Once you know how the pieces move, you could theoretically begin playing immediately, just be prepared to lose, a LOT.  While there’s no substitute for in-game experience, I would highly recommend devoting at least some further study to the three main components of the game and the strategy and tactics behind them.  As a very brief overview, these include:

There are many different openings, but the howtoWASP prefers the English, for obvious reasons.
There are many different openings, but the howtoWASP prefers the English, for obvious reasons.
  • The Opening:  This covers the first 10 moves or so of the game.  Basically both sides are seeking to establish position and control the center of the board as quickly as possible.  Setting up a solid defense and protecting your king are also paramount.  The good news here is that since Chess has been played for centuries, most openings are set to an established script.  While there are only 18 possible opening moves (and really only about 5 that you’d ever want to use) there are hundreds of “book” openings to cover all the possible responses, re-responses, and so fourth that can follow.  Again, provides a wonderful library of book openings.  Like anything else, all it takes is study and experience to recognize and play them.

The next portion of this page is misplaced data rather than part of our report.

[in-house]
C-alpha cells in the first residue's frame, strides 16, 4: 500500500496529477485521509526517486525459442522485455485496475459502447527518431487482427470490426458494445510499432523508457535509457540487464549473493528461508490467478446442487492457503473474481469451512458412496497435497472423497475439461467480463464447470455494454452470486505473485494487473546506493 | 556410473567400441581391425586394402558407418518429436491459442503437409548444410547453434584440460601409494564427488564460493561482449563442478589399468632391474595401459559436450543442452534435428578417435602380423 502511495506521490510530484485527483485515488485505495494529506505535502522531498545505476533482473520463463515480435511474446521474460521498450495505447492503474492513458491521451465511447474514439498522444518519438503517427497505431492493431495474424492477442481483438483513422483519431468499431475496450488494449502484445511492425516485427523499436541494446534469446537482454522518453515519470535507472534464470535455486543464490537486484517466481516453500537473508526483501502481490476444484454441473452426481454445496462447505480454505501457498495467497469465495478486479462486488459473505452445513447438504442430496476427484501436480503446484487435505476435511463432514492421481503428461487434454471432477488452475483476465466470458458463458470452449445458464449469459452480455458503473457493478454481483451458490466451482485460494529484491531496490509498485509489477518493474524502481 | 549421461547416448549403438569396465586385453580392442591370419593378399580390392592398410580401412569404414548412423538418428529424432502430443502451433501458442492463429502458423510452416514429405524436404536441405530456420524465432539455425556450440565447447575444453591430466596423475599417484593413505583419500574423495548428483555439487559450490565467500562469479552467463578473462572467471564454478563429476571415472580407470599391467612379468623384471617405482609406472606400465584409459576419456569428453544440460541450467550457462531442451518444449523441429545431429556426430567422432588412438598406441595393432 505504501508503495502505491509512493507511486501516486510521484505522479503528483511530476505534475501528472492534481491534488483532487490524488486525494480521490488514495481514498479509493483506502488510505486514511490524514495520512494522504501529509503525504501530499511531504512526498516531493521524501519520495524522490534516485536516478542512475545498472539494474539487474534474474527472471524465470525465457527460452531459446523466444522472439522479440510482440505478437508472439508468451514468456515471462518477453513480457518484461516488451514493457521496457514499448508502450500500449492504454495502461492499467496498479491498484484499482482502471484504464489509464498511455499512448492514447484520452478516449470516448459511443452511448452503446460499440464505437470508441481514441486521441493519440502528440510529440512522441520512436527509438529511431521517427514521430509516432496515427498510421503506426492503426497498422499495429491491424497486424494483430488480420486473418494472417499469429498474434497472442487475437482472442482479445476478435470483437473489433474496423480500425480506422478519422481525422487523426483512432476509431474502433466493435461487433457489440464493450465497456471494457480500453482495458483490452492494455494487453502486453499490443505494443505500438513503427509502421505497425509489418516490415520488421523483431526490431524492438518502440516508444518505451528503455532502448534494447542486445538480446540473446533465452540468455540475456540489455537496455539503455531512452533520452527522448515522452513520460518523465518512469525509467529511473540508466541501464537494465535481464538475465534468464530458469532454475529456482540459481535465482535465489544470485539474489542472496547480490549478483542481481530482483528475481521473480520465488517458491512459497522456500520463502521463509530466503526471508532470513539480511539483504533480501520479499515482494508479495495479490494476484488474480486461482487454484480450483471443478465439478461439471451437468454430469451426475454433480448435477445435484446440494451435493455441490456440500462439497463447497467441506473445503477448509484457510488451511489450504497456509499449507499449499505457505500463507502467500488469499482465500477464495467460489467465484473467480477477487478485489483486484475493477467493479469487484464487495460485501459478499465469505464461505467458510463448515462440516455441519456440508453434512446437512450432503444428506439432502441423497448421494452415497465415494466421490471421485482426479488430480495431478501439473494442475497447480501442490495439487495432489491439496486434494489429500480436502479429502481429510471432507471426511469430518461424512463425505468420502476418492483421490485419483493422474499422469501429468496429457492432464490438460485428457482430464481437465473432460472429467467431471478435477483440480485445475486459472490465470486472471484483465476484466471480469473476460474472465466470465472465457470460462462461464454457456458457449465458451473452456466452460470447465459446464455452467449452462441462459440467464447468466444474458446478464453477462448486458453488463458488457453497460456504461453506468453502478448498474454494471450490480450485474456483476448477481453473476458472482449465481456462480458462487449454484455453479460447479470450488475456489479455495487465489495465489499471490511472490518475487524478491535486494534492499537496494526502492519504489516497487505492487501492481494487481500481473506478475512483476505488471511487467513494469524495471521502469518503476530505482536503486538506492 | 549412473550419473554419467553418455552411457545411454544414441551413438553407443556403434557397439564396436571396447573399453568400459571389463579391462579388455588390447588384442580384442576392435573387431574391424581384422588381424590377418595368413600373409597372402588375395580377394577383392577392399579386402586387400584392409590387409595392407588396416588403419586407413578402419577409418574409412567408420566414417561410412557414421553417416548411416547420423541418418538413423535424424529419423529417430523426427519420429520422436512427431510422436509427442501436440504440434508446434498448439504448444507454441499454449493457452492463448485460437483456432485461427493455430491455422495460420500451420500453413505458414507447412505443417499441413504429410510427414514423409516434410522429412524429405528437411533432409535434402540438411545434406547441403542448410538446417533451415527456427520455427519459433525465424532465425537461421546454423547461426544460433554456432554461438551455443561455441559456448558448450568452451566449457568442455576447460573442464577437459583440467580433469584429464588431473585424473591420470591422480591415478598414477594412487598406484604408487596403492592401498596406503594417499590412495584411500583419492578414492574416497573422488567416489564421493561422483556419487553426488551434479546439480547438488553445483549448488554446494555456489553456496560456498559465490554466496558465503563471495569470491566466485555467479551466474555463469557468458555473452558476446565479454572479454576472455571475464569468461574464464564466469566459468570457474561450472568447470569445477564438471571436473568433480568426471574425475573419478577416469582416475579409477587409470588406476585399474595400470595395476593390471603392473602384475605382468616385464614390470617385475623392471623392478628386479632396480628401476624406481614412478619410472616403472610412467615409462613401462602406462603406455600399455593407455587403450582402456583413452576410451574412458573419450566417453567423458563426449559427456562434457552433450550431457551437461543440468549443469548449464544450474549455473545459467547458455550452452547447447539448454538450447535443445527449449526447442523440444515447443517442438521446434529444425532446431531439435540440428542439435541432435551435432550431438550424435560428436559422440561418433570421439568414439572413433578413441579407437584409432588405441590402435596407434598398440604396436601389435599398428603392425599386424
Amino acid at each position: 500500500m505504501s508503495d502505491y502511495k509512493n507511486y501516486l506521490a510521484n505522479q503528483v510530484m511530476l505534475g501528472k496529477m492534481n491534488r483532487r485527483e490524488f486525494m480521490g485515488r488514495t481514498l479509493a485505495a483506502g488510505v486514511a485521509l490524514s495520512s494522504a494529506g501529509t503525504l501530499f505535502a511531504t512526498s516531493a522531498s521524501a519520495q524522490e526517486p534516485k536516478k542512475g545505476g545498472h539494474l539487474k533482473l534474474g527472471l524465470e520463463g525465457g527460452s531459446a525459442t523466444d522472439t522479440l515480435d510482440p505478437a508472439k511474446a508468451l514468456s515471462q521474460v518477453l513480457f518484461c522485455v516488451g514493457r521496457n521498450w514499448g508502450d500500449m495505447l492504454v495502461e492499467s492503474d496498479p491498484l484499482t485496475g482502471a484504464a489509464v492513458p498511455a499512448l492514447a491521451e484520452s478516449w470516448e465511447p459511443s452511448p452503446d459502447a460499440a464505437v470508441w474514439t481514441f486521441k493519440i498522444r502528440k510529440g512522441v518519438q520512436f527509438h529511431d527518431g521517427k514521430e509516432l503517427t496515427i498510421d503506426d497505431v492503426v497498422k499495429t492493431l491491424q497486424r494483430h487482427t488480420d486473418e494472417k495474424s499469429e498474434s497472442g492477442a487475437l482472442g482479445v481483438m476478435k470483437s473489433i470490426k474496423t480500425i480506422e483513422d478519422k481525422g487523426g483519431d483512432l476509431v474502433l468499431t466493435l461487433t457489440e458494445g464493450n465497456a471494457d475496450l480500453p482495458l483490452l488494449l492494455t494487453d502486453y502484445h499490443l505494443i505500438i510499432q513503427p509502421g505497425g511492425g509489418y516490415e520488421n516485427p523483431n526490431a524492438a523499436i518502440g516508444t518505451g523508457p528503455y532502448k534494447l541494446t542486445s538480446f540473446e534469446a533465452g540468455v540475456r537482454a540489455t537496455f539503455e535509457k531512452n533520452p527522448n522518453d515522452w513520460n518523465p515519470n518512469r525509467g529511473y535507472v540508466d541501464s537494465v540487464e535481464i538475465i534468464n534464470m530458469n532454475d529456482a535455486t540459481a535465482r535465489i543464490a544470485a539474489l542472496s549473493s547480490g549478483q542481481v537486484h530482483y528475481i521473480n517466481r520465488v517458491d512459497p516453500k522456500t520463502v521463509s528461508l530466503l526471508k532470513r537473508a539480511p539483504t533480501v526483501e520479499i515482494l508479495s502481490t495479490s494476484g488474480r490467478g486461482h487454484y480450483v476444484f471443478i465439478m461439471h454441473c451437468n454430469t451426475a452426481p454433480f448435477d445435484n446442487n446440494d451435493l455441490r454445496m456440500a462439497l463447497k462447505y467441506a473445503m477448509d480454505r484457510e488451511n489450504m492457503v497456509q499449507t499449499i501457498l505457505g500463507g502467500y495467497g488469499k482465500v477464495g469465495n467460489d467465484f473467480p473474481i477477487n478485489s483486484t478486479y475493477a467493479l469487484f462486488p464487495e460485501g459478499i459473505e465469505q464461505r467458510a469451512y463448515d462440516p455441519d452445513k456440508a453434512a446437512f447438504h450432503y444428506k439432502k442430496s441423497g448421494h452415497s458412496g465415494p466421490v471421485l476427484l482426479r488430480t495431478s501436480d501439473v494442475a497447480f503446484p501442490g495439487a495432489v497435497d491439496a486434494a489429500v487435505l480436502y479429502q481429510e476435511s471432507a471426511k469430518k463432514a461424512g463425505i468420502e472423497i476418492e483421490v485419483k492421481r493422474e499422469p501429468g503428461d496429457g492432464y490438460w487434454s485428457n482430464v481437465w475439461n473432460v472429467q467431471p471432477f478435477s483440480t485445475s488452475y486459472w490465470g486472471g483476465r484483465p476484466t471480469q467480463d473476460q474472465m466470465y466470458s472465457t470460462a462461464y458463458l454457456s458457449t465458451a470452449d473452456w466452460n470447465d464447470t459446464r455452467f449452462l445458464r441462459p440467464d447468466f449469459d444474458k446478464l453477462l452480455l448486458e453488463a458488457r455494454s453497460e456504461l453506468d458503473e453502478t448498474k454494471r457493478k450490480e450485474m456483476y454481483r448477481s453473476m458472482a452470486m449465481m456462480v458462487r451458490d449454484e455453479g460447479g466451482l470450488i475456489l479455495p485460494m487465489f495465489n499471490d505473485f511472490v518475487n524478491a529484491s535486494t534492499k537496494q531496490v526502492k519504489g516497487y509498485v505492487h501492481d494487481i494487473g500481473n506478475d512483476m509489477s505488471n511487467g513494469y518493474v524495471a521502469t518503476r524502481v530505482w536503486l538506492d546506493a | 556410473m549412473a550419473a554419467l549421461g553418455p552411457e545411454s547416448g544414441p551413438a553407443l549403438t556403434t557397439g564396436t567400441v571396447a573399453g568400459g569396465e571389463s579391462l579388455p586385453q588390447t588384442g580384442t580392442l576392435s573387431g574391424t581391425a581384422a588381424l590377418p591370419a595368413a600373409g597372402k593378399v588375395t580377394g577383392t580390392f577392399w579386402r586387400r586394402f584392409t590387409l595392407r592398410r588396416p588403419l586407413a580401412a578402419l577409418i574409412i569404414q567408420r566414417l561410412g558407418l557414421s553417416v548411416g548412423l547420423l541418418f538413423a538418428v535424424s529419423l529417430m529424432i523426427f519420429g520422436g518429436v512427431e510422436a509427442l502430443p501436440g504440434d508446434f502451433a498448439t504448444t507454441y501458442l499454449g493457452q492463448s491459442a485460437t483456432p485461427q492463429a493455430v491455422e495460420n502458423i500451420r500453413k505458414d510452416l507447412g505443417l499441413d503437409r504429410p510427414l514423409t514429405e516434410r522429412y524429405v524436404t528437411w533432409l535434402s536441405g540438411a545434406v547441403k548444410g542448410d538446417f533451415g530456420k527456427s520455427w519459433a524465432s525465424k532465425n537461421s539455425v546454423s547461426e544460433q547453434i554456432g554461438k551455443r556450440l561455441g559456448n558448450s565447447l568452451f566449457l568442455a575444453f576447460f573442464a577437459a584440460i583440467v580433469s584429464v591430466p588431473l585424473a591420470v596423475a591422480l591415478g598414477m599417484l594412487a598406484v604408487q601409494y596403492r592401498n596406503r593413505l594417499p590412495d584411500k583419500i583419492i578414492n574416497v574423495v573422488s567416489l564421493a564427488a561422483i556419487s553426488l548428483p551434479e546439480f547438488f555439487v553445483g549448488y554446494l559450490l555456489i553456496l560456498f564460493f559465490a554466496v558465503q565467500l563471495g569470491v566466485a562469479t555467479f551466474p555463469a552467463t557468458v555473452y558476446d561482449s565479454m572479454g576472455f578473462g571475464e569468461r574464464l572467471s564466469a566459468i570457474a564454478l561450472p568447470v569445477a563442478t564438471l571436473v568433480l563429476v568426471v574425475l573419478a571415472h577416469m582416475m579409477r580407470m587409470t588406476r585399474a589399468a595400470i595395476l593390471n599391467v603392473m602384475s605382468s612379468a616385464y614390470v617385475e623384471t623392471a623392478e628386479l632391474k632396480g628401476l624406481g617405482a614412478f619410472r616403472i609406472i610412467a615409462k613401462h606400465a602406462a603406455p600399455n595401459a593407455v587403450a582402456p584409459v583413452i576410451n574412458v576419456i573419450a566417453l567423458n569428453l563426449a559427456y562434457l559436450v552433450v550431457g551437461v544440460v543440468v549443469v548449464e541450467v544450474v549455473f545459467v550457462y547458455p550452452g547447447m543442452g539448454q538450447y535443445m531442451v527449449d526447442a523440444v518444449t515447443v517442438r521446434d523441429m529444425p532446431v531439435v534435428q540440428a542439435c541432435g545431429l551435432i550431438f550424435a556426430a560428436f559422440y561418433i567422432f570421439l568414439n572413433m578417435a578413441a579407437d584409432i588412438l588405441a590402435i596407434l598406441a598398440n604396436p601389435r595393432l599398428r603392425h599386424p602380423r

• The Middle Game:  This is where most of the action occurs.  The fight for position continues, but more pressing is the need to set up an effective attack, or defense to counter an opponent’s attack.  Most of the time the goal in the middle game is to force exchanges (trading pieces) that leave you with a material (having a greater number of and/or more powerful pieces left on the board) or positional advantage.  This phase requires much more thought and analysis than the opening as tactics begin to outweigh the strategic focus of the opening.   Players must calculate several moves ahead, taking into account many different pieces and possible combinations, to be successful.
  • A typical End Game scenario: short on material, long on options. A tacticians paradise.
    A typical End Game scenario: short on material, long on options. A tacticians paradise.